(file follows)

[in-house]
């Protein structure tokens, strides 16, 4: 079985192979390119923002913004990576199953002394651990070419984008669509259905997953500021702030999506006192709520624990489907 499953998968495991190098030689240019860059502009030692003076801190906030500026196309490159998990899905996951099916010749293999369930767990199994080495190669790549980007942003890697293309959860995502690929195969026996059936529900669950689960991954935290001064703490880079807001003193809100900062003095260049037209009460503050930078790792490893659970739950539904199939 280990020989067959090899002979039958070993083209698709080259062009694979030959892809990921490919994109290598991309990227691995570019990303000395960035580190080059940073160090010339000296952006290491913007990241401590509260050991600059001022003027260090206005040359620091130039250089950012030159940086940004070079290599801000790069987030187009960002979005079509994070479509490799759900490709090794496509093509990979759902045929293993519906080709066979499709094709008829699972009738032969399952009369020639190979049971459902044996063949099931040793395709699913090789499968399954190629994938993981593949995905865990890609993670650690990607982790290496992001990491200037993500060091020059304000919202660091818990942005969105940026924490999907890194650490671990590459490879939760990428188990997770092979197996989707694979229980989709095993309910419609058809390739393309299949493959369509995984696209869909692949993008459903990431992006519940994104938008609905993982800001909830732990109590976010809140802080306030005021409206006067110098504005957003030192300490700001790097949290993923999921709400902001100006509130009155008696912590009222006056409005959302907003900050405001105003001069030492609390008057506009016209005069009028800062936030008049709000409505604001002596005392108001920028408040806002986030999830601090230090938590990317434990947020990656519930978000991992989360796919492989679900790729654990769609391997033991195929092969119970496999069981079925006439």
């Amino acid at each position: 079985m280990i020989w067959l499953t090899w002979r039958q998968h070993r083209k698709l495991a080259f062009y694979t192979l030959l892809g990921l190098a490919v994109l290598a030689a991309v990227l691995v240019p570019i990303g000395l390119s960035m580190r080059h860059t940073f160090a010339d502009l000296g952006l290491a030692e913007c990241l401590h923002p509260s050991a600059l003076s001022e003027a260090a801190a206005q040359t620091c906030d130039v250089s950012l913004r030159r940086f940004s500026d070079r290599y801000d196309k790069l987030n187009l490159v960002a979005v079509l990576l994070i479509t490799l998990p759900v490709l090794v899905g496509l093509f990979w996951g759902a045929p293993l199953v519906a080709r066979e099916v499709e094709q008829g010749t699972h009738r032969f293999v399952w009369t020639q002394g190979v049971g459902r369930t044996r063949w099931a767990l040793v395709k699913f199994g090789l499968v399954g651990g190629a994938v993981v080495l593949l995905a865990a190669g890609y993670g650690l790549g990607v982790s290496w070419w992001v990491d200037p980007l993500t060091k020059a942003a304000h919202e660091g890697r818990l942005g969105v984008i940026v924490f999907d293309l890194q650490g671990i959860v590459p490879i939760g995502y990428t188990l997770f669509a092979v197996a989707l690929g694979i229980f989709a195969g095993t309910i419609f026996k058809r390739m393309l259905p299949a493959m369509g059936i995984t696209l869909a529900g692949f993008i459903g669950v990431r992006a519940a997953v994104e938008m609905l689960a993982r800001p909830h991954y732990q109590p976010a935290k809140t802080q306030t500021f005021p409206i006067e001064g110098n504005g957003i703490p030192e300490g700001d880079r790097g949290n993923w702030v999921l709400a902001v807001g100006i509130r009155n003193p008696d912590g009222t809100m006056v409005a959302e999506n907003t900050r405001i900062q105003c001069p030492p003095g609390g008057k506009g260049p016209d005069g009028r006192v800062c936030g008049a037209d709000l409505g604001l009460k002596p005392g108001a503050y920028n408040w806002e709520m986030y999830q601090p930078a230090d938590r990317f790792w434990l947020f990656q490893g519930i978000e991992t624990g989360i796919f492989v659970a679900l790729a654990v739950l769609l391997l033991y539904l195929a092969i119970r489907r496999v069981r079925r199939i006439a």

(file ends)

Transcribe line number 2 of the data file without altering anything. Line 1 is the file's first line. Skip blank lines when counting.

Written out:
């Protein structure tokens, strides 16, 4: 079985192979390119923002913004990576199953002394651990070419984008669509259905997953500021702030999506006192709520624990489907 499953998968495991190098030689240019860059502009030692003076801190906030500026196309490159998990899905996951099916010749293999369930767990199994080495190669790549980007942003890697293309959860995502690929195969026996059936529900669950689960991954935290001064703490880079807001003193809100900062003095260049037209009460503050930078790792490893659970739950539904199939 280990020989067959090899002979039958070993083209698709080259062009694979030959892809990921490919994109290598991309990227691995570019990303000395960035580190080059940073160090010339000296952006290491913007990241401590509260050991600059001022003027260090206005040359620091130039250089950012030159940086940004070079290599801000790069987030187009960002979005079509994070479509490799759900490709090794496509093509990979759902045929293993519906080709066979499709094709008829699972009738032969399952009369020639190979049971459902044996063949099931040793395709699913090789499968399954190629994938993981593949995905865990890609993670650690990607982790290496992001990491200037993500060091020059304000919202660091818990942005969105940026924490999907890194650490671990590459490879939760990428188990997770092979197996989707694979229980989709095993309910419609058809390739393309299949493959369509995984696209869909692949993008459903990431992006519940994104938008609905993982800001909830732990109590976010809140802080306030005021409206006067110098504005957003030192300490700001790097949290993923999921709400902001100006509130009155008696912590009222006056409005959302907003900050405001105003001069030492609390008057506009016209005069009028800062936030008049709000409505604001002596005392108001920028408040806002986030999830601090230090938590990317434990947020990656519930978000991992989360796919492989679900790729654990769609391997033991195929092969119970496999069981079925006439």